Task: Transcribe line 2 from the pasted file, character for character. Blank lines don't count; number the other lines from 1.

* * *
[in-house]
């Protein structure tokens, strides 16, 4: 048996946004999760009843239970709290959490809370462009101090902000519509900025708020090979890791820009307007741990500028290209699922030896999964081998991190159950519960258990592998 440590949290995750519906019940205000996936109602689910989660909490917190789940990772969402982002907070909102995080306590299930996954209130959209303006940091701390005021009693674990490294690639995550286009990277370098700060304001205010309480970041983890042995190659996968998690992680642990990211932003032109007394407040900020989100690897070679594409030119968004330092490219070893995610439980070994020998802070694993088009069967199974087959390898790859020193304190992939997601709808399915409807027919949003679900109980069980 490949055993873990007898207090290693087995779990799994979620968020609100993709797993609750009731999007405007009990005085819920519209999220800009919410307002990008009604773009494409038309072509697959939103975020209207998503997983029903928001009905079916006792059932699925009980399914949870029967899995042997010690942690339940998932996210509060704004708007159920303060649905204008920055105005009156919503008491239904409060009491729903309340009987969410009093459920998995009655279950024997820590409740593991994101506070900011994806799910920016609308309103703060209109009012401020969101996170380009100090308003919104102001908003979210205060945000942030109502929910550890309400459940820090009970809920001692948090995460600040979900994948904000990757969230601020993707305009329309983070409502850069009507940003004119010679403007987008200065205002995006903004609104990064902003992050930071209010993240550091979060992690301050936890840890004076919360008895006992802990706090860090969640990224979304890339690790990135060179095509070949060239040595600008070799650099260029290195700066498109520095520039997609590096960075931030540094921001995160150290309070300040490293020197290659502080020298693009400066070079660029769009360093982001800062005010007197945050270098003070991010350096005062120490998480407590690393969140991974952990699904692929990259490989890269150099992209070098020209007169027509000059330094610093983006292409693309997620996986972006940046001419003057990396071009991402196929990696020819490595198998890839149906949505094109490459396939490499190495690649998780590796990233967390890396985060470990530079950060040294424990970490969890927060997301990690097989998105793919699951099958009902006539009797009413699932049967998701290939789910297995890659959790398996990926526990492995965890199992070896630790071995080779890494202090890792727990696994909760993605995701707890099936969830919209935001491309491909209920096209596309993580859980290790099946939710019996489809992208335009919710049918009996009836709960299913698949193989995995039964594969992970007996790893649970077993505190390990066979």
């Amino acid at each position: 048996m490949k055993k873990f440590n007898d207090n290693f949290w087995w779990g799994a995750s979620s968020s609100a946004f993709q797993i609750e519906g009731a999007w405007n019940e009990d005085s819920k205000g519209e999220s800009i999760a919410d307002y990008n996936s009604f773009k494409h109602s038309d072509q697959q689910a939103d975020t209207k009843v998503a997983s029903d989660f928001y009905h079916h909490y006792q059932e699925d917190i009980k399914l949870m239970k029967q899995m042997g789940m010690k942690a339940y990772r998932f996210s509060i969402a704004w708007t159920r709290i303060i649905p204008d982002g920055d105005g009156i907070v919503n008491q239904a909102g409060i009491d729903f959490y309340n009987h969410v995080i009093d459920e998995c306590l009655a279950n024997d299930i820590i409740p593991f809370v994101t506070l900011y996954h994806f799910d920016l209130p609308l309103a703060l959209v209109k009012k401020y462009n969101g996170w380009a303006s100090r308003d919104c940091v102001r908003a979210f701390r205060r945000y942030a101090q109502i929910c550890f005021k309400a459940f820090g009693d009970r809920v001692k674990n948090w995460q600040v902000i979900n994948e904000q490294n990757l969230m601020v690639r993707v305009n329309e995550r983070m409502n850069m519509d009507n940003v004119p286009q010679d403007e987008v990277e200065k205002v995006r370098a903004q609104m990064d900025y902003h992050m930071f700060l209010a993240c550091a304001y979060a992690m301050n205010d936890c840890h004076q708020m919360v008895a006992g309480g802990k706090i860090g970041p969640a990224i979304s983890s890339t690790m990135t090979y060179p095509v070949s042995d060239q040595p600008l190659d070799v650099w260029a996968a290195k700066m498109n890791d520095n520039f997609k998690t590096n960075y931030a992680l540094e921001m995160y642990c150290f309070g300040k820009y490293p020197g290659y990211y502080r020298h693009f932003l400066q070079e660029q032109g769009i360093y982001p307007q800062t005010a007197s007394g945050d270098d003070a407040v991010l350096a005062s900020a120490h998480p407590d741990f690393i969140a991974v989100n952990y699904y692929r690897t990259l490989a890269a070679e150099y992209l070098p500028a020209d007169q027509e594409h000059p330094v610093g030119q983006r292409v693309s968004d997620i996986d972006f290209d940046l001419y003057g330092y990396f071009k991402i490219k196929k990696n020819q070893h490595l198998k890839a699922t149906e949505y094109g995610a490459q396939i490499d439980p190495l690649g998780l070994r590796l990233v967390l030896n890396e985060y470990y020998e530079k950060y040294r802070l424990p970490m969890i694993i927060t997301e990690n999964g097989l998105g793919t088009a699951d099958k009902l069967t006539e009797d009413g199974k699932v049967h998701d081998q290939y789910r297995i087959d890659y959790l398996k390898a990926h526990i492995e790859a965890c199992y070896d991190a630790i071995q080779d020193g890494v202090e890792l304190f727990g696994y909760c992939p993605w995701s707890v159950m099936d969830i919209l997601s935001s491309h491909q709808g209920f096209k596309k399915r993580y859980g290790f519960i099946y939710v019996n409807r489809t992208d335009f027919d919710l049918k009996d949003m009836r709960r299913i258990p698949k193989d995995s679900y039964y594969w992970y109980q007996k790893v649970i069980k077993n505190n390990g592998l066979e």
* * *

């Protein structure tokens, strides 16, 4: 048996946004999760009843239970709290959490809370462009101090902000519509900025708020090979890791820009307007741990500028290209699922030896999964081998991190159950519960258990592998 440590949290995750519906019940205000996936109602689910989660909490917190789940990772969402982002907070909102995080306590299930996954209130959209303006940091701390005021009693674990490294690639995550286009990277370098700060304001205010309480970041983890042995190659996968998690992680642990990211932003032109007394407040900020989100690897070679594409030119968004330092490219070893995610439980070994020998802070694993088009069967199974087959390898790859020193304190992939997601709808399915409807027919949003679900109980069980 490949055993873990007898207090290693087995779990799994979620968020609100993709797993609750009731999007405007009990005085819920519209999220800009919410307002990008009604773009494409038309072509697959939103975020209207998503997983029903928001009905079916006792059932699925009980399914949870029967899995042997010690942690339940998932996210509060704004708007159920303060649905204008920055105005009156919503008491239904409060009491729903309340009987969410009093459920998995009655279950024997820590409740593991994101506070900011994806799910920016609308309103703060209109009012401020969101996170380009100090308003919104102001908003979210205060945000942030109502929910550890309400459940820090009970809920001692948090995460600040979900994948904000990757969230601020993707305009329309983070409502850069009507940003004119010679403007987008200065205002995006903004609104990064902003992050930071209010993240550091979060992690301050936890840890004076919360008895006992802990706090860090969640990224979304890339690790990135060179095509070949060239040595600008070799650099260029290195700066498109520095520039997609590096960075931030540094921001995160150290309070300040490293020197290659502080020298693009400066070079660029769009360093982001800062005010007197945050270098003070991010350096005062120490998480407590690393969140991974952990699904692929990259490989890269150099992209070098020209007169027509000059330094610093983006292409693309997620996986972006940046001419003057990396071009991402196929990696020819490595198998890839149906949505094109490459396939490499190495690649998780590796990233967390890396985060470990530079950060040294424990970490969890927060997301990690097989998105793919699951099958009902006539009797009413699932049967998701290939789910297995890659959790398996990926526990492995965890199992070896630790071995080779890494202090890792727990696994909760993605995701707890099936969830919209935001491309491909209920096209596309993580859980290790099946939710019996489809992208335009919710049918009996009836709960299913698949193989995995039964594969992970007996790893649970077993505190390990066979």